A good example is last night. We had a b-day party for my mom and my family came over to celebrate. As soon as they stepped through the door I was ready for them to leave. I have discovered that the values that I hold and the values they hold are have diverged so much that I am having difficulty relating to them anymore. The night was hollow and empty.

 
At 8/02/2005 10:40 PM, Blogger Bahnsen Burner declaimed...

Cadman: "This is what has made my journey to atheism difficult. While atheism has allowed me greater freedom it is the relationships one attempts to develope later that are difficult for it is a time when a person puts together their new philosophical outlook."

It's true that the recovery from the hideous ravages of religion can be a lonely experience. However, that can actually be a good thing, since you really learn to know yourself. The journey starts with being honest to oneself. Someone who is genuinely honest to himself will not remain a Christian for long. In the beginning of the journey, with respect to social relationships, the journey to non-belief can seem like a choice between loneliness on the side of atheism, or endless family on the other. However, when you realize that much of the "fellowship" with other Christians is pure fakery (persons who are dishonest with themselves all trying to hide their dishonesty from each other), the apparently lonely path is far more preferable. At least, if you have any self-respect. But, as Cadman's post showed, the teachings attributed to Jesus were intended to destroy man's self-respect. No Christian has shown otherwise.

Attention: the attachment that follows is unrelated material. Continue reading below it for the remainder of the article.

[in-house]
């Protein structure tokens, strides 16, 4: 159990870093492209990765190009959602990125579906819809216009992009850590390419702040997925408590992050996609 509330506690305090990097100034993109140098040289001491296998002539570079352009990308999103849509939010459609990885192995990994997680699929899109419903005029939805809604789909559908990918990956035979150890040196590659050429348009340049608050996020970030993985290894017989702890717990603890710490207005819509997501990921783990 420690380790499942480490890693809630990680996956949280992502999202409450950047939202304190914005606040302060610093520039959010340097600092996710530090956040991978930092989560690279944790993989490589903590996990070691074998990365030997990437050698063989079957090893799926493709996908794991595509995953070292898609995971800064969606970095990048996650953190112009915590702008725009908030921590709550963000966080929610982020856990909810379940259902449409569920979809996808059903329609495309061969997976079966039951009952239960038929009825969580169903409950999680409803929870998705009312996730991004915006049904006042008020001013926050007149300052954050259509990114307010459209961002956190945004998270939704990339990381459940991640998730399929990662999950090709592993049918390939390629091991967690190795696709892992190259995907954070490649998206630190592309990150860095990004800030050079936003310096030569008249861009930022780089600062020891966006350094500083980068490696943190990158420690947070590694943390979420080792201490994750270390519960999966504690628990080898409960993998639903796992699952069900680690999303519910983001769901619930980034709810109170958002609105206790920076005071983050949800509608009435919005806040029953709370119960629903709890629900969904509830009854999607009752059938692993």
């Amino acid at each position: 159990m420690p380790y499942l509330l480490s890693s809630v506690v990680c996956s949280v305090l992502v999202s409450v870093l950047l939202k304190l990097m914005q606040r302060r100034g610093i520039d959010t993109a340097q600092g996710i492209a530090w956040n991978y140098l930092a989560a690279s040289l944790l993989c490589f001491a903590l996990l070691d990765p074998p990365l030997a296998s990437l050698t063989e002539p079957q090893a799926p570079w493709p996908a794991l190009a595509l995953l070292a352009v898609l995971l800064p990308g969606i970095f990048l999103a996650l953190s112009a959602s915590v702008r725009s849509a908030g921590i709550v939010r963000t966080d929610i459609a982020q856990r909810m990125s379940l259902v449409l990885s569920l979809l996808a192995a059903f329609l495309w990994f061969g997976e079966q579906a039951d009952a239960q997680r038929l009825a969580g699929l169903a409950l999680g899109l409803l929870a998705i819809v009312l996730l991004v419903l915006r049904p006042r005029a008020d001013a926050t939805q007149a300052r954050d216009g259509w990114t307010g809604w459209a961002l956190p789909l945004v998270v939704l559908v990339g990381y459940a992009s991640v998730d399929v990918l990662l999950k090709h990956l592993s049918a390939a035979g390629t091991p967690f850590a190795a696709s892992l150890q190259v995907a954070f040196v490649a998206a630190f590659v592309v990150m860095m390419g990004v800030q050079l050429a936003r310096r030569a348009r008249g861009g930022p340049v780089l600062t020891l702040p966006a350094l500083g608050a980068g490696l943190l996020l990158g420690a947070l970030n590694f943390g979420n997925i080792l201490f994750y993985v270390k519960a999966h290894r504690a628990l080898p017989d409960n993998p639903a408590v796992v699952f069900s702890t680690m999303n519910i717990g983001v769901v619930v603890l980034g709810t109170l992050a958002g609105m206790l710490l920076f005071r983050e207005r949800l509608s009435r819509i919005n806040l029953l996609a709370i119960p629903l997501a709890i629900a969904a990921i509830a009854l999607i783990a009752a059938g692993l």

At 8/03/2005 8:36 AM, Blogger vjack declaimed...

I believe that a significant problem with atheism is our lack of community compared to religious groups. Many people clearly want this, and it need not be religious to be effective. Until we can offer greater sense of community, our numbers will remain small, our influence will be limited, and our members will be less diverse.

 
At 8/03/2005 9:30 AM, Blogger CADman904 declaimed...

A couple of reasons why grouping is difficult.

1.There are far many more theists than atheists. Even the people that don't attend church around me believe in a god they just don't like church.

2.Of those that are atheists there is great diversity among them however the majority will adhere to some kind of collectivist ideology which would repulse me immediately.

 
At 8/03/2005 9:34 AM, Blogger CADman904 declaimed...

However, that can actually be a good thing, since you really learn to know yourself.

This is true. I have gotten to know myself better. As a side benefit I have also come to realize that those people who claimed to be my friends were only because we met every sunday for worship. By knowing who I am I have come to better understand who they are. Now that sunday mornings are gone so are those people who say they care about me.

 
At 8/03/2005 3:28 PM, Blogger Francois Tremblay declaimed...

"I believe that a significant problem with atheism is our lack of community compared to religious groups."

Fallacious thinking. Atheism is not a religious group, and there is nothing in atheism to be cohesive about, except a common experience (which people like me don't have anyway).

You want a group about atheism. Get a group for atheists. There are a zillion of them out there, it's called secularism. Pretty much every interest and hobby out there has secular groups. Practical atheism dominates the Western world, take advantage of it.

 
At 8/04/2005 12:15 AM, Blogger Willowsss declaimed...

good post... thanks.

Jon
my site: net iq

 
At 8/16/2010 3:25 AM, Blogger ming declaimed...